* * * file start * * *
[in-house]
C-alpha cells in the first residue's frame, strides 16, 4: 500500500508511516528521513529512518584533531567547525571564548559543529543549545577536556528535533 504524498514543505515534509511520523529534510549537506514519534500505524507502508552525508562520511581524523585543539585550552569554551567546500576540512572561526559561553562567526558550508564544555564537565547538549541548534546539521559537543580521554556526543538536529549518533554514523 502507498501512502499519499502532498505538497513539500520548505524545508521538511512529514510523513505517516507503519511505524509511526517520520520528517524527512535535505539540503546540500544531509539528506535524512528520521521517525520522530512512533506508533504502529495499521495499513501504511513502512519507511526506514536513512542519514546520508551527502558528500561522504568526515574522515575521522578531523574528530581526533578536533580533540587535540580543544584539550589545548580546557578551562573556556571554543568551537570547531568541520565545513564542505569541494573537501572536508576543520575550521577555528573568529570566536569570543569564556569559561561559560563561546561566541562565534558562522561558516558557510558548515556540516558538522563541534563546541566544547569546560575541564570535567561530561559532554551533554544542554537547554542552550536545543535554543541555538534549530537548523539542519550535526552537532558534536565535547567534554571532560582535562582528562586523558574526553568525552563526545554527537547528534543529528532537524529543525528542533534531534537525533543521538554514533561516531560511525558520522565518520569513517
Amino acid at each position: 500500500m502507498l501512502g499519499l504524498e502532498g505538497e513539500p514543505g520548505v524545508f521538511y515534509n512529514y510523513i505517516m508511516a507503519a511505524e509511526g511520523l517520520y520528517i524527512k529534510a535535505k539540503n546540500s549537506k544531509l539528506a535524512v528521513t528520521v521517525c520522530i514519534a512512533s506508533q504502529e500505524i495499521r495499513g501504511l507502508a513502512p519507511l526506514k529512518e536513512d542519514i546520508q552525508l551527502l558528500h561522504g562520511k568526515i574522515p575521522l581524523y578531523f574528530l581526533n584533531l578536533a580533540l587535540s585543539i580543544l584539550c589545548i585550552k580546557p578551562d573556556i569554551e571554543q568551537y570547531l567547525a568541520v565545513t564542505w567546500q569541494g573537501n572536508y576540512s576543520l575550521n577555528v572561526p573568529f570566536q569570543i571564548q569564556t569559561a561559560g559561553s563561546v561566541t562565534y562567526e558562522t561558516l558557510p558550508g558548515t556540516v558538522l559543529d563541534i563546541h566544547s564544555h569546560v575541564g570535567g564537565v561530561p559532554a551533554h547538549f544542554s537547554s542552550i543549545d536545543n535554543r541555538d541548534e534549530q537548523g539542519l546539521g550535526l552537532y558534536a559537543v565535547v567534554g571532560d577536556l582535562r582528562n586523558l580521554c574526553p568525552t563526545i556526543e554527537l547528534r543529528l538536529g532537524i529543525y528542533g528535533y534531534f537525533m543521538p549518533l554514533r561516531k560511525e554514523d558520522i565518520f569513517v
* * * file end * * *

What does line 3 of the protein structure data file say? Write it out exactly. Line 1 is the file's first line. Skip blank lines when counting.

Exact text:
Amino acid at each position: 500500500m502507498l501512502g499519499l504524498e502532498g505538497e513539500p514543505g520548505v524545508f521538511y515534509n512529514y510523513i505517516m508511516a507503519a511505524e509511526g511520523l517520520y520528517i524527512k529534510a535535505k539540503n546540500s549537506k544531509l539528506a535524512v528521513t528520521v521517525c520522530i514519534a512512533s506508533q504502529e500505524i495499521r495499513g501504511l507502508a513502512p519507511l526506514k529512518e536513512d542519514i546520508q552525508l551527502l558528500h561522504g562520511k568526515i574522515p575521522l581524523y578531523f574528530l581526533n584533531l578536533a580533540l587535540s585543539i580543544l584539550c589545548i585550552k580546557p578551562d573556556i569554551e571554543q568551537y570547531l567547525a568541520v565545513t564542505w567546500q569541494g573537501n572536508y576540512s576543520l575550521n577555528v572561526p573568529f570566536q569570543i571564548q569564556t569559561a561559560g559561553s563561546v561566541t562565534y562567526e558562522t561558516l558557510p558550508g558548515t556540516v558538522l559543529d563541534i563546541h566544547s564544555h569546560v575541564g570535567g564537565v561530561p559532554a551533554h547538549f544542554s537547554s542552550i543549545d536545543n535554543r541555538d541548534e534549530q537548523g539542519l546539521g550535526l552537532y558534536a559537543v565535547v567534554g571532560d577536556l582535562r582528562n586523558l580521554c574526553p568525552t563526545i556526543e554527537l547528534r543529528l538536529g532537524i529543525y528542533g528535533y534531534f537525533m543521538p549518533l554514533r561516531k560511525e554514523d558520522i565518520f569513517v